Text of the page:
July 10, 2020 | 10:30AM

Colleagues in government, friends from the media, fellow Filipinos, a pleasant morning to all of you.

Welcome to another #AskNEDA Media Briefing, where we will be discussing recent economic developments and our digital readiness in the new normal.

Since the start of the year, our country has faced significant and unexpected socio-economic shocks. The COVID-19 pandemic has certainly brought serious challenges and uncertainties to the country’s growth and development prospects. But the Philippines has strong economic fundamentals to address the impact of the pandemic.

The first 100 days since March 16, 2020 under community quarantine have helped us buy time to improve our health system capacity and save thousands of lives from COVID-19. According to two modelers, between 59,000 and 171,000 lives were saved, while between 1.3 and 3.5 million cases were prevented, including some 68,000 severe and critical cases at the peak day.

The decision to put most of the country in community quarantine is a prudent one, but like all policy decisions, there are tradeoffs. The community quarantine  has come at a huge cost to the economy, but lives are our priority.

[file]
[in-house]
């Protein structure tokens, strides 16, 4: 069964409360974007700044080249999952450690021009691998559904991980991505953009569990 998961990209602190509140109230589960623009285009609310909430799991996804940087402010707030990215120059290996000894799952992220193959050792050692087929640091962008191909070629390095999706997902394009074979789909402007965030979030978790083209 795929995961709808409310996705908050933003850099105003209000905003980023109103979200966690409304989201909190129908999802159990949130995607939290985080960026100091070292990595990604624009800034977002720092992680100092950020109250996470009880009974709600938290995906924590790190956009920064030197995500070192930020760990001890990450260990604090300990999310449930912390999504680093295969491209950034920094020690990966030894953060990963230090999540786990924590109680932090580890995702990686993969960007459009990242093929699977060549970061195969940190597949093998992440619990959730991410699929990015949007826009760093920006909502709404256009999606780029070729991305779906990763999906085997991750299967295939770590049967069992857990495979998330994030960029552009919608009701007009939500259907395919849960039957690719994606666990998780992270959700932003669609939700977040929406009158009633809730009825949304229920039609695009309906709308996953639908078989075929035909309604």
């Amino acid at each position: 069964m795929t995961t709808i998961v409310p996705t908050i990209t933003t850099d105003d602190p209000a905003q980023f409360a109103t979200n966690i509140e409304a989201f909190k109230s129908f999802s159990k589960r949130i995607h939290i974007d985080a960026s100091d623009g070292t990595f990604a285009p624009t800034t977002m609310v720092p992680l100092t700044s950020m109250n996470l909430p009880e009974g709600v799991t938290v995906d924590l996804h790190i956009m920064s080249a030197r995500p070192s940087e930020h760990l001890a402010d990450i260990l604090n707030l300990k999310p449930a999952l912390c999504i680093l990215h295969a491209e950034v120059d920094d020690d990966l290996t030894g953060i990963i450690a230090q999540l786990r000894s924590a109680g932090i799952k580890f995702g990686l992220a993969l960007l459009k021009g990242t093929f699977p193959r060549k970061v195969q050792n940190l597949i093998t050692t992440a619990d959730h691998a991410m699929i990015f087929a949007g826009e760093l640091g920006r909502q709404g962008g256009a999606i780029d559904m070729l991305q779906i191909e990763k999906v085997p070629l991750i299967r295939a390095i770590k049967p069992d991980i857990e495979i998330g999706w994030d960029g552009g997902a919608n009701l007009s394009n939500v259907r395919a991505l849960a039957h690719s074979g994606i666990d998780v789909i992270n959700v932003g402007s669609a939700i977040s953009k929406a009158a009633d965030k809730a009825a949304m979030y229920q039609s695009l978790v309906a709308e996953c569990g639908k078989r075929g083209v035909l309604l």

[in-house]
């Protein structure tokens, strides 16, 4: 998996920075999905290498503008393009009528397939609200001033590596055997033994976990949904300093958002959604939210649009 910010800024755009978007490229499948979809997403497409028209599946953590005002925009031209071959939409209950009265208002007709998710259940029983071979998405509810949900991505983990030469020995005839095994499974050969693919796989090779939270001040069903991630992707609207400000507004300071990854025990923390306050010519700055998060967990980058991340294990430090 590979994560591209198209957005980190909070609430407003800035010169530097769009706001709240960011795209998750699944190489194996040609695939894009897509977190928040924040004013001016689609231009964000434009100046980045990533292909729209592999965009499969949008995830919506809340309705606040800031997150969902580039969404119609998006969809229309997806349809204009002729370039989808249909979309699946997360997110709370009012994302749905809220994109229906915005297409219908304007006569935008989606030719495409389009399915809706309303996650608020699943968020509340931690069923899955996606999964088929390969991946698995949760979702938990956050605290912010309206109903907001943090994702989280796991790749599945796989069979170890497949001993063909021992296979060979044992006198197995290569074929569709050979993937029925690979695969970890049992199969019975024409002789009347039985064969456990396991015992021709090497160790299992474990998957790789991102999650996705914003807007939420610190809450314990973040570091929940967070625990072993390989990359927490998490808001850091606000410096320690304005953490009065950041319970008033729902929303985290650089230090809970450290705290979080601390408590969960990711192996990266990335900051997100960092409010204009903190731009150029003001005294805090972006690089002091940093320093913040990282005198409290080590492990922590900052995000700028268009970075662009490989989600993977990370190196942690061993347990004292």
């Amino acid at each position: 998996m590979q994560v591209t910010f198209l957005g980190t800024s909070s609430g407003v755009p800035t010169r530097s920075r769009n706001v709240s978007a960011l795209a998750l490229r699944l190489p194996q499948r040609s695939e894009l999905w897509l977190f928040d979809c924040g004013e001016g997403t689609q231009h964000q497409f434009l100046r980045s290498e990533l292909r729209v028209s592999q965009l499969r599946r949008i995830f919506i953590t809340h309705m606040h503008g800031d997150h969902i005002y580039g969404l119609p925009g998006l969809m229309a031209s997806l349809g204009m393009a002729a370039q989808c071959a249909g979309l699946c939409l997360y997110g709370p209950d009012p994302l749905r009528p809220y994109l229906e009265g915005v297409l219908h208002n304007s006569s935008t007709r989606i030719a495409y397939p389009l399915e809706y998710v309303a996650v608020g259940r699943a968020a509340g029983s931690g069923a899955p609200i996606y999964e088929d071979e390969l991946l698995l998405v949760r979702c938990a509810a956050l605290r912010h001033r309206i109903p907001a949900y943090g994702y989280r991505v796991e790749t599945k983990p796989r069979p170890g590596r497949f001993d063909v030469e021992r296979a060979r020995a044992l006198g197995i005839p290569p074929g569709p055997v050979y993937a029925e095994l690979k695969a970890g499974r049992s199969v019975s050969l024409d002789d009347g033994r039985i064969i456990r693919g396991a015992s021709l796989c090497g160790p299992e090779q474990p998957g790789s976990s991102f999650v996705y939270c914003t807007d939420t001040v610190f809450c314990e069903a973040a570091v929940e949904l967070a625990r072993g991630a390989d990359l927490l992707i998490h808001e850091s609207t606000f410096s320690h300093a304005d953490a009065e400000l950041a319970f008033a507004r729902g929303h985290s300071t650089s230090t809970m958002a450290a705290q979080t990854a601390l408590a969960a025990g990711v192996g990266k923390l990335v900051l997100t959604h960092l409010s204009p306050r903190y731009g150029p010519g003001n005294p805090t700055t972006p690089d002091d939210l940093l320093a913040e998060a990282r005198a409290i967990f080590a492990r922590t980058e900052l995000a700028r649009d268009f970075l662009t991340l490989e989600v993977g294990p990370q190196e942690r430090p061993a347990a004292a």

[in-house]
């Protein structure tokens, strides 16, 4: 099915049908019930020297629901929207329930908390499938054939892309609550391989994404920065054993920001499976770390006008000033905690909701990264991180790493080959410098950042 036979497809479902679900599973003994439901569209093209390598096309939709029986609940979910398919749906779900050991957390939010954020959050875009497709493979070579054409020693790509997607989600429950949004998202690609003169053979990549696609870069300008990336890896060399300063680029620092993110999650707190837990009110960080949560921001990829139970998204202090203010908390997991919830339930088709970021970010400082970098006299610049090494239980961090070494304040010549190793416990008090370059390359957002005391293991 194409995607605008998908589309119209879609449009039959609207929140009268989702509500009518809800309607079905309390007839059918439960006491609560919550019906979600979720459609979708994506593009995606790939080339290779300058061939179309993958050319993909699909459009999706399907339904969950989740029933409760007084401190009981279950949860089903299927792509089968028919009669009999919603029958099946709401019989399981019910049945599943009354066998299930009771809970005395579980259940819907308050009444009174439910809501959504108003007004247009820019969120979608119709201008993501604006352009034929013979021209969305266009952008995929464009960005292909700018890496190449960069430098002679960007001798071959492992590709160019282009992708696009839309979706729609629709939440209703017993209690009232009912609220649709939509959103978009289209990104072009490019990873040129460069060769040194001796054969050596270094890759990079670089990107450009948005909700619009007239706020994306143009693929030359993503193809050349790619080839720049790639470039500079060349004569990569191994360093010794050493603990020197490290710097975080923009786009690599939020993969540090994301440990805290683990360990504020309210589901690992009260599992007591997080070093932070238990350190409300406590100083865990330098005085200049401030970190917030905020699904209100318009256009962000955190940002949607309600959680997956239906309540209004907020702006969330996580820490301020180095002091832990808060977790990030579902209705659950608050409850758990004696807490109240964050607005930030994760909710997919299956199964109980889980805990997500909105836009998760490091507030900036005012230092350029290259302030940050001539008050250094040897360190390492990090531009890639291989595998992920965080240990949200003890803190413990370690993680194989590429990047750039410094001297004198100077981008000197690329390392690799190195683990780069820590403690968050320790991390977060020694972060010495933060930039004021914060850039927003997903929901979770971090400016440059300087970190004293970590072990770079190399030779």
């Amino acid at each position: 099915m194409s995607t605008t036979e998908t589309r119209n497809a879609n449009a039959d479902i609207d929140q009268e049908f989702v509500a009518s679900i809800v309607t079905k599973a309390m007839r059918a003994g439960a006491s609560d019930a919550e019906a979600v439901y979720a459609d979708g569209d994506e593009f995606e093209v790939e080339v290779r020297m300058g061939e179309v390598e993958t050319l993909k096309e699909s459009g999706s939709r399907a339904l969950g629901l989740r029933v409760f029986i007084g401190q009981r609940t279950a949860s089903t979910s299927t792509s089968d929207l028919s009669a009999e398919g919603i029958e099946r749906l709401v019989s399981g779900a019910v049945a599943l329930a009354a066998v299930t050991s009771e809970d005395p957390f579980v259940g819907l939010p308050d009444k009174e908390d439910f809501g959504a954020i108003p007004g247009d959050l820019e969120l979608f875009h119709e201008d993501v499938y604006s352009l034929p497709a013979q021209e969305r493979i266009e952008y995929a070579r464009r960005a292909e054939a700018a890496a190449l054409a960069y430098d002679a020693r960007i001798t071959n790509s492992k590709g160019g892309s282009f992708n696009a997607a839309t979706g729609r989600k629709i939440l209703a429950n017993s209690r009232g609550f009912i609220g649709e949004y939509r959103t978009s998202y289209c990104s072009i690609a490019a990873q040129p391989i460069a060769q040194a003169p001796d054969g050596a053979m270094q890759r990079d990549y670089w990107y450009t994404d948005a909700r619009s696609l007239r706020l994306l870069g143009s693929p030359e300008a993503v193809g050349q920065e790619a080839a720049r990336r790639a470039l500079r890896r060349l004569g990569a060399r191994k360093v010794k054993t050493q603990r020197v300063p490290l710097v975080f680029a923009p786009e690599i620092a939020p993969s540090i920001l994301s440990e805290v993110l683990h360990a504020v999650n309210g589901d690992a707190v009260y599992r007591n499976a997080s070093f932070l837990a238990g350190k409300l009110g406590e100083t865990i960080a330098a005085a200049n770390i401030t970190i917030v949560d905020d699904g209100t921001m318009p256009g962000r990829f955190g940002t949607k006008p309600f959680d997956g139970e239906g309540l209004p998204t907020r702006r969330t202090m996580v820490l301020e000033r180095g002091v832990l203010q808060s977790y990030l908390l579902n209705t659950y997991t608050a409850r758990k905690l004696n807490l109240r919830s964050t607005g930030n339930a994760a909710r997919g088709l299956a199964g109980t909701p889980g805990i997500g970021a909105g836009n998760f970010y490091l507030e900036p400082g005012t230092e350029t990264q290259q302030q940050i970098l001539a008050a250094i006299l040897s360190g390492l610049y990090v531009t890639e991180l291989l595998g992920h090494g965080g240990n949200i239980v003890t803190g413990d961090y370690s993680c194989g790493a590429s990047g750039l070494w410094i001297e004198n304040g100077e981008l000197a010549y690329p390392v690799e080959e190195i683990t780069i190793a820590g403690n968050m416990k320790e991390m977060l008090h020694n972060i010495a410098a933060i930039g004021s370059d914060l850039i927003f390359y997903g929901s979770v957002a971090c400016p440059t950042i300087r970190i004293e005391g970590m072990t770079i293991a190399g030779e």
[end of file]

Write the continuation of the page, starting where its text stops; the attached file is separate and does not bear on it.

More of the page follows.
After several months of dealing with the virus, the global community of experts and policy makers have come to the conclusion that the virus is not going to be eradicated anytime soon. We will have to live with it for some time.  We will have to adjust both our policies and personal behaviors.

The cost-benefit tradeoff has now shifted from just saving lives from COVID-19 to saving lives from all other factors such as hunger from loss of income and other diseases, including those caused by other types of viruses, bacteria, genes, and lifestyle.

This means a rebalancing of the health and economic objectives is now needed to prevent serious negative consequences to present and future welfare of everyone.


Recent developments show that the economy has begun to recover, but from a very difficult position.

International Merchandise Trade

Today, the Philippine Statistics Authority reported that the country’s total merchandise trade registered a slower decline of 38.7 percent in May 2020, after a steep 59.5 percent decline in April 2020. Breaking this down, merchandise exports declined by 35.6 percent, while imports fell by 40.6 percent, year-on-year in May 2020. Although still negative compared to last year, this represents slight improvements compared to last month.

The slower decline in trade performance is a welcome indication that economic activity has started to pick up with the relaxation of quarantine measures in certain areas, the gradual reopening of business, and the restarting of production in both the country and its trading partners.